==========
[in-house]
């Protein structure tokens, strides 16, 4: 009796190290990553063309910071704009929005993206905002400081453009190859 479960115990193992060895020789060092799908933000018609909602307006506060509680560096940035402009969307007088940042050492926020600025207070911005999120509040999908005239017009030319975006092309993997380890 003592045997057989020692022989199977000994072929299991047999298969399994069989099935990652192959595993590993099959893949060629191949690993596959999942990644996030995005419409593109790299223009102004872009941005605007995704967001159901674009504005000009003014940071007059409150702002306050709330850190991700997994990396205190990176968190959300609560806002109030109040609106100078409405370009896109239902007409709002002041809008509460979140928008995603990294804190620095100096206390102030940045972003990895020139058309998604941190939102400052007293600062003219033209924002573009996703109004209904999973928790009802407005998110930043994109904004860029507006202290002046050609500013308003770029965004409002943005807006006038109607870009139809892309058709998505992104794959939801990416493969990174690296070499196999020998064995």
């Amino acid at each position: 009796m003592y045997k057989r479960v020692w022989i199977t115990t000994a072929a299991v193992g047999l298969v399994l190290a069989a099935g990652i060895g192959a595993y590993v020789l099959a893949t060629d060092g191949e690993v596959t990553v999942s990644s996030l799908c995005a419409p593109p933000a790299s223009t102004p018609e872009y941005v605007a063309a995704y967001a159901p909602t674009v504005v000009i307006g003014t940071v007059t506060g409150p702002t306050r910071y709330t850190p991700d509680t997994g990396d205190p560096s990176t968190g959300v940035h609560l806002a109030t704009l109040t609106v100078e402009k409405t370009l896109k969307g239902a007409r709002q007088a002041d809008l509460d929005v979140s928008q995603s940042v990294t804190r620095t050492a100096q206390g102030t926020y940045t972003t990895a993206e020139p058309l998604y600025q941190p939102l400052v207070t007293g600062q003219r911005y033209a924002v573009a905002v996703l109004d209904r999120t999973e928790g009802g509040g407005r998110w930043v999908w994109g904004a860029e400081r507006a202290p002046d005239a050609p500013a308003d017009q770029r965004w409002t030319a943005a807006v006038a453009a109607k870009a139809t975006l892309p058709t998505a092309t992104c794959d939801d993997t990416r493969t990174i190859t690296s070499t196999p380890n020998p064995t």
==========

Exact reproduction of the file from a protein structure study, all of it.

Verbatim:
[in-house]
């Protein structure tokens, strides 16, 4: 009796190290990553063309910071704009929005993206905002400081453009190859 479960115990193992060895020789060092799908933000018609909602307006506060509680560096940035402009969307007088940042050492926020600025207070911005999120509040999908005239017009030319975006092309993997380890 003592045997057989020692022989199977000994072929299991047999298969399994069989099935990652192959595993590993099959893949060629191949690993596959999942990644996030995005419409593109790299223009102004872009941005605007995704967001159901674009504005000009003014940071007059409150702002306050709330850190991700997994990396205190990176968190959300609560806002109030109040609106100078409405370009896109239902007409709002002041809008509460979140928008995603990294804190620095100096206390102030940045972003990895020139058309998604941190939102400052007293600062003219033209924002573009996703109004209904999973928790009802407005998110930043994109904004860029507006202290002046050609500013308003770029965004409002943005807006006038109607870009139809892309058709998505992104794959939801990416493969990174690296070499196999020998064995």
């Amino acid at each position: 009796m003592y045997k057989r479960v020692w022989i199977t115990t000994a072929a299991v193992g047999l298969v399994l190290a069989a099935g990652i060895g192959a595993y590993v020789l099959a893949t060629d060092g191949e690993v596959t990553v999942s990644s996030l799908c995005a419409p593109p933000a790299s223009t102004p018609e872009y941005v605007a063309a995704y967001a159901p909602t674009v504005v000009i307006g003014t940071v007059t506060g409150p702002t306050r910071y709330t850190p991700d509680t997994g990396d205190p560096s990176t968190g959300v940035h609560l806002a109030t704009l109040t609106v100078e402009k409405t370009l896109k969307g239902a007409r709002q007088a002041d809008l509460d929005v979140s928008q995603s940042v990294t804190r620095t050492a100096q206390g102030t926020y940045t972003t990895a993206e020139p058309l998604y600025q941190p939102l400052v207070t007293g600062q003219r911005y033209a924002v573009a905002v996703l109004d209904r999120t999973e928790g009802g509040g407005r998110w930043v999908w994109g904004a860029e400081r507006a202290p002046d005239a050609p500013a308003d017009q770029r965004w409002t030319a943005a807006v006038a453009a109607k870009a139809t975006l892309p058709t998505a092309t992104c794959d939801d993997t990416r493969t990174i190859t690296s070499t196999p380890n020998p064995t």